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Day 24: Penticton, B.C. Not all is tranquillity in sunny valley where Stockwell Day is seeking office


Friday, September 1, 2000

Deep in the Okanagan Valley are enough contradictions to sink any politician, and yet there is Stockwell Day's name on green, blue and white signs at every crossroad.

There is Mr. Day's name in front of a sleepy retirement centre and near the finish of the Canadian triathlon. It marks the entrance to towns that are as white as the polar icecap and stands next to orchards harvested by immigrant labourers.

In a place that seems wedded to the status quo, with names like Sunset Strip, Sunset Ranch and Horizon Drive, it calls for change.

And on they go, contradictions as stark as the green apple orchards that run up the side of dusty desert hills, contradictions that no one much wants to talk about, not on a spectacularly sunny day when everyone seems to be windsurfing, golfing or floating down Penticton's canal in a flotilla of rubber rings and tubes.

Today, this is not the valley of contradictions, but of content, a place with 10 hours of sunshine a day, more than Hawaii.

"A nice place to be," is how one older woman described Penticton. "Place to stay forever" is what it means in native Salish. Which is probably why Mr. Day is seeking the parliamentary seat here in a Sept. 11 by-election, and faces little opposition, not even from a pro-marijuana candidate.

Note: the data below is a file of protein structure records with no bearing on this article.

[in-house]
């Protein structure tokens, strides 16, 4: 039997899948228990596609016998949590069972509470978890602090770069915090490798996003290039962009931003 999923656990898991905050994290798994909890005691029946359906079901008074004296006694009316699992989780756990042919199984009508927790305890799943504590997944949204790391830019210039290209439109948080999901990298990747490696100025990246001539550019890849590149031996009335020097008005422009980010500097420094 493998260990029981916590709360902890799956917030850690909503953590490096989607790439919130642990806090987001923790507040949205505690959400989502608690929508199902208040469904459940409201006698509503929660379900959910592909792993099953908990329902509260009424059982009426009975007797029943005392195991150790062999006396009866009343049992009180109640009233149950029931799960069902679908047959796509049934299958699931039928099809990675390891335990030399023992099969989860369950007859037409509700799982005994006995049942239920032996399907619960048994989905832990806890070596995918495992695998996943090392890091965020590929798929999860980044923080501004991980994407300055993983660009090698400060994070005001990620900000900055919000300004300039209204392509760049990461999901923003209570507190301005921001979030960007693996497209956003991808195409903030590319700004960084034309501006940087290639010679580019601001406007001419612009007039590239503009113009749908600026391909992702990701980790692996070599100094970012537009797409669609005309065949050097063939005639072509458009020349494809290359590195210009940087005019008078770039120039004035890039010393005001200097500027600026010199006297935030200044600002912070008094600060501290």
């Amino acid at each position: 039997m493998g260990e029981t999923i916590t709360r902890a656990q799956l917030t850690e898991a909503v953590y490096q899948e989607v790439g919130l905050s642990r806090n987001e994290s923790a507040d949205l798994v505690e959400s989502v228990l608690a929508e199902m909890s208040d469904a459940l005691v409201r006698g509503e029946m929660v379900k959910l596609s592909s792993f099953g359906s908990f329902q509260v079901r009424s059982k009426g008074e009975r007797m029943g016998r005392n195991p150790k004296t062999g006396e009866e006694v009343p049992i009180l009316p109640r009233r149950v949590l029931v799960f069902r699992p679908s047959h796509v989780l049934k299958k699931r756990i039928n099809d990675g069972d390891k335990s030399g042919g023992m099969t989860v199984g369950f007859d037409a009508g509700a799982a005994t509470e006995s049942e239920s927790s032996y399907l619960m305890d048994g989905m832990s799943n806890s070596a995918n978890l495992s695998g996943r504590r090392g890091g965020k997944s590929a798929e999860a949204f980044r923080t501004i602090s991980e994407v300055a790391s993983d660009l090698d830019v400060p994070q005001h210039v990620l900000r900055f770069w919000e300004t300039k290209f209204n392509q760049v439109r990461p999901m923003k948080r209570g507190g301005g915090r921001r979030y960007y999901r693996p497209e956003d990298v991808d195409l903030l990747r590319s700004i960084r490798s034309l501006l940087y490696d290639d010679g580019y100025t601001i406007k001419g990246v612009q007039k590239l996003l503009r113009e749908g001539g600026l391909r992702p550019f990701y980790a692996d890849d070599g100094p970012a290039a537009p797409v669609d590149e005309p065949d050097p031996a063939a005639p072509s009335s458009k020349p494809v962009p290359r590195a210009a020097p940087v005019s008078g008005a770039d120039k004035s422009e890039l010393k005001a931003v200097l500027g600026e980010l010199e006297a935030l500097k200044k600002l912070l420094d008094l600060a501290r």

In many ways, Penticton represents a certain Canadian dream, shaped as it is by a dramatic landscape of imposing hills, deep lakes and rich fields. The wealthy (but not too wealthy) and elderly (but not too elderly) come here to play and retire, to golf, sail and ski in a valley so dry it feels more like Scottsdale, Ariz., than southern British Columbia. The living is easy. The health care is free.

But if Penticton is old, it is also young. Okanagan Books Ltd., Penticton's main book store, specializes in books on gardening -- and on rapelling. On Main Street, plenty of Buicks -- and sports cars, minivans and SUVs -- pull speed boats and Sea-Doos. Last Sunday, more than 1,400 men and women, hundreds of them from abroad but many local, entered the annual triathlon, widely considered second only to Hawaii's Ironman contest.

These are the people Mr. Day will represent, a place of people sitting back and people racing forward. The good life and the better life.

But the valley, stunning in beauty and soothing in climate, is not all tranquillity. Predictably, there is deep resentment toward the provincial NDP government, as one finds almost anywhere these days in B.C., and a seething hostility toward anything from Ottawa -- except the big federal agri-research centre north of Penticton.

Those are issues. There's also intolerance.

My first ride out of Penticton was with a born-again Christian -- a handsome single father of three, a former drug addict driving a Nissan Pathfinder -- who said he can no longer tolerate a Roman Catholic prime minister who votes for abortion. Hypocritical, he called it, and downright immoral.

Next, a young man, quaffing a beer on his way to work, who is fed up with local natives. If they continue to blockade the road to a nearby ski hill, "one day, me and the boys are going to go down there with Uzis and finish the job."

These, too, are voices of the Okanagan, the sunshine valley.
John Stackhouse's Notes from the Road will appear daily in The Globe and Mail, and on, until the Labour Day weekend. His conclusions will be published later this month.

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